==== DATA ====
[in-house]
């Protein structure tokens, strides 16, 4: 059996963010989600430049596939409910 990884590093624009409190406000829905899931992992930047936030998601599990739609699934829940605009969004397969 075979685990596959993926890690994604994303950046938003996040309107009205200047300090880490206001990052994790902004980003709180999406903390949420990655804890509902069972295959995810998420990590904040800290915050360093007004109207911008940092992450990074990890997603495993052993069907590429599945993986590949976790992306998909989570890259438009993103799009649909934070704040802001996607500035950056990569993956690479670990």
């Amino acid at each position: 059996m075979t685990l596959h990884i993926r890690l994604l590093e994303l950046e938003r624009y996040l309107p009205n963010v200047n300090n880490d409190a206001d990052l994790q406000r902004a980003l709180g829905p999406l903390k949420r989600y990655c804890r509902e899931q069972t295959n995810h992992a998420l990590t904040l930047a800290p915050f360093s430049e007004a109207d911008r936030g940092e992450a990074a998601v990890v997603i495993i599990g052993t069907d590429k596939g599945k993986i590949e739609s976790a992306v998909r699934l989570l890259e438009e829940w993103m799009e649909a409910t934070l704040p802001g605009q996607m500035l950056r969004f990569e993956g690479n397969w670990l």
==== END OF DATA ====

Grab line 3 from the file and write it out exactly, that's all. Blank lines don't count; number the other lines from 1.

């Amino acid at each position: 059996m075979t685990l596959h990884i993926r890690l994604l590093e994303l950046e938003r624009y996040l309107p009205n963010v200047n300090n880490d409190a206001d990052l994790q406000r902004a980003l709180g829905p999406l903390k949420r989600y990655c804890r509902e899931q069972t295959n995810h992992a998420l990590t904040l930047a800290p915050f360093s430049e007004a109207d911008r936030g940092e992450a990074a998601v990890v997603i495993i599990g052993t069907d590429k596939g599945k993986i590949e739609s976790a992306v998909r699934l989570l890259e438009e829940w993103m799009e649909a409910t934070l704040p802001g605009q996607m500035l950056r969004f990569e993956g690479n397969w670990l």